Marie Kondo's book is the opposite of that. It's a breath of fresh air and positive energy that brings real joy to the process of "tidying up."
I was only about halfway through before I tackled my clothes. She's right to begin there. My clothes are all mine (which also means that they're in nowhere near as terrible a state as other things in my house), so going through them affects only me and involves only my own feelings. Her advice may sound silly at first, but if your belongings inspire feelings of unhappiness, guilt, etc., her anthropomorphism of them can really help you change your viewpoint in a positive direction. I finished up with three bags for Goodwill and one for the garbage man. My drawers and closet, which were never very messy, are now exactly as I want them, and I feel fantastic!
My one quibble with her instructions has to do with folding. I've always disliked rolls of items. Instead, I fold so I can line things up like files. This makes it easy to pull things out without everything falling over. For my five-year-old, I fold his t-shirts so the front image is visible on the fold, then file them in the drawer so he can see exactly which shirt is which. (Here's an example: [...]) This works well for socks as well as t-shirts, pajamas, etc.
Most of her advice and content is really focused on a Japanese audience. There are many things in the book that won't translate as well culturally for a Western/American readership. For example, she suggests that you greet your home much as you would a Shinto shrine. That is likely to carry a different level of meaning for someone in Japan than in the U.S. Other references to spiritual practice and feng-shui are not likely to resonate the same way for an American audience. I even wonder if the preference for rolling clothes is cultural, since I have such a strong reaction against it and instead prefer folding and filing!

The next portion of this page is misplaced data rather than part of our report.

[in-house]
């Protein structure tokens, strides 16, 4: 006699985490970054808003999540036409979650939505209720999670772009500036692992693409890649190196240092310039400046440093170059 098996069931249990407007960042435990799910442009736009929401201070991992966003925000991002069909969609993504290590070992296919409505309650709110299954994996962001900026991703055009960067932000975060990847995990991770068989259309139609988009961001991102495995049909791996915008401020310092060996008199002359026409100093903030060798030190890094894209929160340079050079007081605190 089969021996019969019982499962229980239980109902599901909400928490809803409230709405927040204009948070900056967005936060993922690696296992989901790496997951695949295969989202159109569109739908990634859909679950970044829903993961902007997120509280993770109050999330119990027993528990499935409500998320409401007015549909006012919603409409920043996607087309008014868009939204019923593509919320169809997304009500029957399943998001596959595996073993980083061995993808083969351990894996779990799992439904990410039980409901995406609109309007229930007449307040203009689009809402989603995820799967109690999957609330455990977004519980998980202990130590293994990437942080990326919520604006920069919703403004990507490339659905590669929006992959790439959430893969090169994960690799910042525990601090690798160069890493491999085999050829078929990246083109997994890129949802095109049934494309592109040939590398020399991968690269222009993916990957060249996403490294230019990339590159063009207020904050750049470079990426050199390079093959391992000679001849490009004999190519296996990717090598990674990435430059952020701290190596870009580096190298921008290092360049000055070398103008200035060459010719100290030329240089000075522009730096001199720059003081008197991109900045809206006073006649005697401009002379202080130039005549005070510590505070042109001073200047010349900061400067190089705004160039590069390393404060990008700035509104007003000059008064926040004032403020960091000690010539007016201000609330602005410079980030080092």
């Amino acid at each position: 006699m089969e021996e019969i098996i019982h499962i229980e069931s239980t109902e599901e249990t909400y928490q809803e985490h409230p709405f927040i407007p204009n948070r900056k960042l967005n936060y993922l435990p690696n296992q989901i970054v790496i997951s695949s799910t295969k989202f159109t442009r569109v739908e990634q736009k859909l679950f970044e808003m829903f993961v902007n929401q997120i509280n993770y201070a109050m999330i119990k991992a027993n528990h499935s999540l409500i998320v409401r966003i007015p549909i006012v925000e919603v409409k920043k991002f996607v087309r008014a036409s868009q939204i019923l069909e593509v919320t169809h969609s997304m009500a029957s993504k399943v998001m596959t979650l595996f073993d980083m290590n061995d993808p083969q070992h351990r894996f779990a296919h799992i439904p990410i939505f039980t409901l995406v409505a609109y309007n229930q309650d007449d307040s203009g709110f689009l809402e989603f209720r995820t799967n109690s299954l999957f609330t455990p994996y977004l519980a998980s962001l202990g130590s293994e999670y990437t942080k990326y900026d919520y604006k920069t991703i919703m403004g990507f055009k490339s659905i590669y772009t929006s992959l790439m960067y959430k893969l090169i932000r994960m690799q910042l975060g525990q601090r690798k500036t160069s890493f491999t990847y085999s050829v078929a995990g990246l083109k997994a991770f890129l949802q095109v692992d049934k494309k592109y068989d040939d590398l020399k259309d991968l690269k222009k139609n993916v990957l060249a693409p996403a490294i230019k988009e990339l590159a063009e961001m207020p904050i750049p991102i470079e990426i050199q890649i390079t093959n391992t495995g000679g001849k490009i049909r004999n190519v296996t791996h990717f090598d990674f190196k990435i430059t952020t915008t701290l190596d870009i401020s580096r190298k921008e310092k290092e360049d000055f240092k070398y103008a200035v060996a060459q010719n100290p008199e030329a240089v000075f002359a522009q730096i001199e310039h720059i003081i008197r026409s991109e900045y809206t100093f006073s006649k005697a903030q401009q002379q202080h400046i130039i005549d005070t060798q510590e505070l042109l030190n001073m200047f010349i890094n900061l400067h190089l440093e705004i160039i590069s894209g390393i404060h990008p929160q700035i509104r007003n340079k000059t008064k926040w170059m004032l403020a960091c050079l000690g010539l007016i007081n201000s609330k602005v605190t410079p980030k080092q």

The examples in the book also tend toward the childless female. There is a lot of discussion of travel toiletries, but very little about kitchen utensils, toys, or other items found most often in a family home. The home workshop, which is a particular problem in my home, gets no mention at all. Don't Japanese people own countless drills, boxes of screws, and electrical tape?
But the reason for reading this book is not the specific advice about t-shirts and cupboards. It's about changing your relationship with the stuff you own. The tone of her book is so upbeat and positive, it's infectious. It's hard to keep reading it to the end, because you want to jump up and start using her methods immediately. I had little trouble adjusting her suggestions to match my own cultural perspective and physical home.